abstract = "Objective: To evaluate the safety and efficacy of prostate artery embolization (PAE) for lower urinary tract symptoms (LUTS) attributed to benign prostatic hyperplasia (BPH). Methods: A prospective, single-center, open-label FDA-approved study was conducted to evaluate the safety and efficacy of PAE for LUTS secondary to BPH. We enrolled men ≥ 45, prostate volume > 40 g, International prostate symptom score (IPSS) > 13, peak flow rate (Qmax) ≤ 12 mL/s, and voided volume ≥ 125 mL. Patients were evaluated with questionnaires (IPSS, quality-of-life [QoL], International index of erectile function, and male sexual health questionnaire for ejaculatory dysfunction) and clinical measures (postvoid residual volume and Qmax at baseline 1, 3, and 12 months) after PAE. Baseline and 6-month total prostate (TV) and central gland (CG) volumes were obtained. Results: 45 patients (mean volume: 99 cc, range: 30-214 g) were treated over the course of the 3-year study. At 1 month, there were improvements in IPSS (23.6 ± 6.1 to 12.0 ± 5.9, P <.0001), QoL (4.8 ± 0.9 to 2.6 ± 1.6, P <.0001), Qmax (5.8 ± 1.0 to 12.4 ± 6.8,P <.0001). At 3 months, there were improvements in IPSS (10.2 ± 6.0, P <.0001), QoL (2.4 ± 1.6, P <.0001) and Qmax (15.3 ± 12.3, P <.0001). At 6 months, there were improvements in IPSS (11.0 ± 7.6, P <.0001) and QoL (2.3 ± 1.7, P <.0001). At 1 year, there were improvements in IPSS (12.4 ± 8.4,P <.0001) and QoL (2.6 ± 1.6, P <.0001). There were reductions in postvoid volume residues: baseline 157 ± 45, 1 month 123 ± 47, P =.057, 3 months 127 ± 114, P =.34, 6 months 112±116, P =.002 and 1 year 109±116 P =.025. Median decreases in TV and CG were 18{\%} (CI: 13-27) (P = 0.0001) and 27{\%} (CI: 20-36)(P = 0.0001), respectively. Self-limited adverse events included dysuria (n = 13), hematuria (n = 6), hematospermia (n = 2), urinary frequency (n = 3) and retention (n = 2). No severe adverse events, nontarget embolization, or adverse effects on erectile function or sexual health. Conclusion: This prospective clinical trial demonstrates that PAE is safe and efficacious for BPH, with significant improvement in LUTS and reduction in TV and CG volumes.",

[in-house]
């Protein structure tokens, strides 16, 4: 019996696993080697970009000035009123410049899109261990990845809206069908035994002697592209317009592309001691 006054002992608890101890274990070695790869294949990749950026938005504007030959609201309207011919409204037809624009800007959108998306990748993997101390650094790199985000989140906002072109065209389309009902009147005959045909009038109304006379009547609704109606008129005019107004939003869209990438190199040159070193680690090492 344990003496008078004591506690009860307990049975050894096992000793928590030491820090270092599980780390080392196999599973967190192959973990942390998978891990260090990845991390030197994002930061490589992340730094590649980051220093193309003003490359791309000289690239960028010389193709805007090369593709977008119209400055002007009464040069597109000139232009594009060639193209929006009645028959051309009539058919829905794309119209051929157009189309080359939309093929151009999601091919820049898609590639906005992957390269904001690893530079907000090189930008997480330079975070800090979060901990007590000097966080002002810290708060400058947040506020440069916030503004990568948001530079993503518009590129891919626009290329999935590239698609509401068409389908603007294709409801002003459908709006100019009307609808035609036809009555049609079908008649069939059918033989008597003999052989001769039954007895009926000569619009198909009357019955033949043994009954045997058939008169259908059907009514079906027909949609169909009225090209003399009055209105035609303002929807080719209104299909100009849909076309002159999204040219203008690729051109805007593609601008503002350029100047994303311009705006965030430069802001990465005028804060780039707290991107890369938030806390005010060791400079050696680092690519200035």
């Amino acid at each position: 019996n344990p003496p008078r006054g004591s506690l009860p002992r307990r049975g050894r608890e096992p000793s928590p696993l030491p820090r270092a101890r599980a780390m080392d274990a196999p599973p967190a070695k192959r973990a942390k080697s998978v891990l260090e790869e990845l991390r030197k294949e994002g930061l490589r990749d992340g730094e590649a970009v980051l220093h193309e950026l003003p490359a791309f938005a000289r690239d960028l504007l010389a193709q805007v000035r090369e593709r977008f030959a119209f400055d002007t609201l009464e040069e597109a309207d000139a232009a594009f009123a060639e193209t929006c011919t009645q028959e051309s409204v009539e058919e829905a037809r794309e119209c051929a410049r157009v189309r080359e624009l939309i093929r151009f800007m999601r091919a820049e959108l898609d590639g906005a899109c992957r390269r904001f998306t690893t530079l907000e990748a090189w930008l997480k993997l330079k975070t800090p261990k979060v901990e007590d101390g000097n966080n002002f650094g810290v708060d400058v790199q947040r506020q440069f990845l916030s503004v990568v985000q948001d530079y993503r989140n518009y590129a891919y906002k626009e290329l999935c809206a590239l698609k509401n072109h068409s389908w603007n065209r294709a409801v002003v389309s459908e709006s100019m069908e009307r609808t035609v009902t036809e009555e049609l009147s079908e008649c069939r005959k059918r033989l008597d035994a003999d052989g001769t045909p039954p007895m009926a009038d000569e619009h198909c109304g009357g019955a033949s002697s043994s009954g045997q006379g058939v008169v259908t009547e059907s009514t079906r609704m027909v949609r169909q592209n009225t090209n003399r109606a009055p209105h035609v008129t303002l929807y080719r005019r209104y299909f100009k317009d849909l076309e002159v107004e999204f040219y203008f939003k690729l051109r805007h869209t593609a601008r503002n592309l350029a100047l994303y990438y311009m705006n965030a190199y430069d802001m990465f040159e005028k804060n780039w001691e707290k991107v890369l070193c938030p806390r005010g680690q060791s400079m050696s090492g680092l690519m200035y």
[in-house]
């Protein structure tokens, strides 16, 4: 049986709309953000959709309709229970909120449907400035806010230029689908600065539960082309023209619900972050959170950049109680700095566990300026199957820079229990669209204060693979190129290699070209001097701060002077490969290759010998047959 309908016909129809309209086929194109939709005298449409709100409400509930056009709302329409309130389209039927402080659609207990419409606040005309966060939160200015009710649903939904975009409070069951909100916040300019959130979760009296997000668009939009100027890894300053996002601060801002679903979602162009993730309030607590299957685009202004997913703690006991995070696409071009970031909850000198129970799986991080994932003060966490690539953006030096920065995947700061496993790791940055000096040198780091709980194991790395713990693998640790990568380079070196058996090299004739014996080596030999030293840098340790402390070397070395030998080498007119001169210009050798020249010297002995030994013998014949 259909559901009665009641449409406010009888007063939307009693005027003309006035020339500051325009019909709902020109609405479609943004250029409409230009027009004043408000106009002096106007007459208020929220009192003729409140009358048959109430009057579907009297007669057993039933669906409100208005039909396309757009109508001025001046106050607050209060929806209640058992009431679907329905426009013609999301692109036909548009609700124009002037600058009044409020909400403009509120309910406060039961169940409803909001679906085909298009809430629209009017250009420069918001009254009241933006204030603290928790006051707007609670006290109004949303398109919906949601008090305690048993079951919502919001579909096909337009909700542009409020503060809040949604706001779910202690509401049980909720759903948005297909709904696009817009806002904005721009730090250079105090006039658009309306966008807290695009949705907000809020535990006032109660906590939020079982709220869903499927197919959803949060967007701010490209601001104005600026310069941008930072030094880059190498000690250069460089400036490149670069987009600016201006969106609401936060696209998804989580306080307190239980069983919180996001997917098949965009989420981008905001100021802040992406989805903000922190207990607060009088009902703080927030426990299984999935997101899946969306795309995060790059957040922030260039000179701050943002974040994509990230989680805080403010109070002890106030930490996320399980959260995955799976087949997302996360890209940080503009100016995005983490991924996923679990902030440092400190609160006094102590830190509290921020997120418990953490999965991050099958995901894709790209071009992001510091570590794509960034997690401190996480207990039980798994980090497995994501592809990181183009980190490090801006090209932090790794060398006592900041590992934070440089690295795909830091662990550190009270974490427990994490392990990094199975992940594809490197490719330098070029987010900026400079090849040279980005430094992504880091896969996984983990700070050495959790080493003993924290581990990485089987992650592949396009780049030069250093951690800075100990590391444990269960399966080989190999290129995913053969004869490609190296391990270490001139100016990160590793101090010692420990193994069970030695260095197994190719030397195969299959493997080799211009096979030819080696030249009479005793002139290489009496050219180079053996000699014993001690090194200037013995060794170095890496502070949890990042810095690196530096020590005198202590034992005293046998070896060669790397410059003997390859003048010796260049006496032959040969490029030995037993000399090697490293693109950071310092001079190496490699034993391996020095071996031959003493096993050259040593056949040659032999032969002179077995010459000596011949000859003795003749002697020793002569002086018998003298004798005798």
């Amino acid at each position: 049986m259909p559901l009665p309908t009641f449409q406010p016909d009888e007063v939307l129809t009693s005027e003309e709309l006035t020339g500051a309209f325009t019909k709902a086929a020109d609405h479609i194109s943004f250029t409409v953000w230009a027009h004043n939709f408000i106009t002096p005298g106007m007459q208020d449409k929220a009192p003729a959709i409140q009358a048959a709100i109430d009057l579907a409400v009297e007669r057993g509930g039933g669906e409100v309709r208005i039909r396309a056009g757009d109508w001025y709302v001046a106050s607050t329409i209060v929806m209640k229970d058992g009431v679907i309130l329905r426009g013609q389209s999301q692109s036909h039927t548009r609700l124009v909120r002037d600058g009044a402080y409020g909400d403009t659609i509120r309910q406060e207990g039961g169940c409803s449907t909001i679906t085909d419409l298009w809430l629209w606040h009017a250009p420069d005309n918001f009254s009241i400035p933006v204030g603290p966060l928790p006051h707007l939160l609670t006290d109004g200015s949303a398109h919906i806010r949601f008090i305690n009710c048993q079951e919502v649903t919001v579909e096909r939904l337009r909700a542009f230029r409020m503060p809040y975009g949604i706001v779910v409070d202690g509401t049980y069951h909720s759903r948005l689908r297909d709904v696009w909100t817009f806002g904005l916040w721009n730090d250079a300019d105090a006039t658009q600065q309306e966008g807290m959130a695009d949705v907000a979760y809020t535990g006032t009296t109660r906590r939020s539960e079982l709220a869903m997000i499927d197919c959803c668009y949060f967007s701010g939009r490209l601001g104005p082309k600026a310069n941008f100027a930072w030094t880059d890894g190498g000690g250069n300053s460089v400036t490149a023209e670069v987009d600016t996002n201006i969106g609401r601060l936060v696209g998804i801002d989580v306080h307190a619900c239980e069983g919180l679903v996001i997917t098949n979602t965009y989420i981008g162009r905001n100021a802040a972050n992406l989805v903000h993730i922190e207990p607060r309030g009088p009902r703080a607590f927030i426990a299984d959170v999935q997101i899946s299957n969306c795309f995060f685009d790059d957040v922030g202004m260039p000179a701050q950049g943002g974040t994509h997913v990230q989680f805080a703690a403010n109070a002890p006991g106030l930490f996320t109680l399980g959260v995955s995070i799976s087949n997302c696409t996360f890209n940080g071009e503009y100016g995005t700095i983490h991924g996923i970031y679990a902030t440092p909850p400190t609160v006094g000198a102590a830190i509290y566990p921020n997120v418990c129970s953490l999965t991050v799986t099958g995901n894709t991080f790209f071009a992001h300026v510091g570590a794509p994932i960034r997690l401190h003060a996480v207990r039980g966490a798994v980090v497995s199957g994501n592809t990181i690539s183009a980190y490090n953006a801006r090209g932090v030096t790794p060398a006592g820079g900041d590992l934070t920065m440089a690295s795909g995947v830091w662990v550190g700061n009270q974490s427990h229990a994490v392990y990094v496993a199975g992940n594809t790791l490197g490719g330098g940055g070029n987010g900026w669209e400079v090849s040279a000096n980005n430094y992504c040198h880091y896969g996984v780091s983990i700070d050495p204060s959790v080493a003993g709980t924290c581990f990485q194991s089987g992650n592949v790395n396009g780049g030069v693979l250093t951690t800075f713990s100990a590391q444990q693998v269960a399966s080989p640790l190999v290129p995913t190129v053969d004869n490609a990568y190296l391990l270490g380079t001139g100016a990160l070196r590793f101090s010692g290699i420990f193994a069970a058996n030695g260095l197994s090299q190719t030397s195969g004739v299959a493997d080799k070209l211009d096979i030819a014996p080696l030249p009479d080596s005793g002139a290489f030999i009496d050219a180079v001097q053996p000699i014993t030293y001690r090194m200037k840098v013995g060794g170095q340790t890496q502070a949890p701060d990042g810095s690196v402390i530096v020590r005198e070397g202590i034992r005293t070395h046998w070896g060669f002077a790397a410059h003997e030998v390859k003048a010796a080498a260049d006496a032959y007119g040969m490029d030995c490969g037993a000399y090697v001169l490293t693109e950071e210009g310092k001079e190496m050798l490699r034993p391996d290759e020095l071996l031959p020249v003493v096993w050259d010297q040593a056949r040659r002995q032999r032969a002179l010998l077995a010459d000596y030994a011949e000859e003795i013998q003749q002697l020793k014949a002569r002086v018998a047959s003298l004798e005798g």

author = "Riad Salem and John Hairston and Elias Hohlastos and Ahsun Riaz and Joseph Kallini and Ahmed Gabr and Rehan Ali and Kimberly Jenkins and Jennifer Karp and Desai, {Kush R} and Thornburg, {Bartley Garver} and David Casalino and Miller, {Frank H} and Hofer, {Matthias Dominikus} and Nabeel Hamoui and Mouli, {Samdeep K}",
year = "2018",
month = "10",
day = "1",
doi = "10.1016/j.urology.2018.07.012",
language = "English (US)",
volume = "120",
pages = "205--210",
journal = "Urology",
issn = "0090-4295",
publisher = "Elsevier Inc.",

}

TY - JOUR

T1 - Prostate Artery Embolization for Lower Urinary Tract Symptoms Secondary to Benign Prostatic Hyperplasia

T2 - Results From a Prospective FDA-Approved Investigational Device Exemption Study

AU - Salem, Riad

AU - Hairston, John

AU - Hohlastos, Elias

AU - Riaz, Ahsun

AU - Kallini, Joseph

AU - Gabr, Ahmed

AU - Ali, Rehan

AU - Jenkins, Kimberly

AU - Karp, Jennifer

AU - Desai, Kush R

AU - Thornburg, Bartley Garver

AU - Casalino, David

AU - Miller, Frank H

AU - Hofer, Matthias Dominikus

AU - Hamoui, Nabeel

AU - Mouli, Samdeep K

PY - 2018/10/1

Y1 - 2018/10/1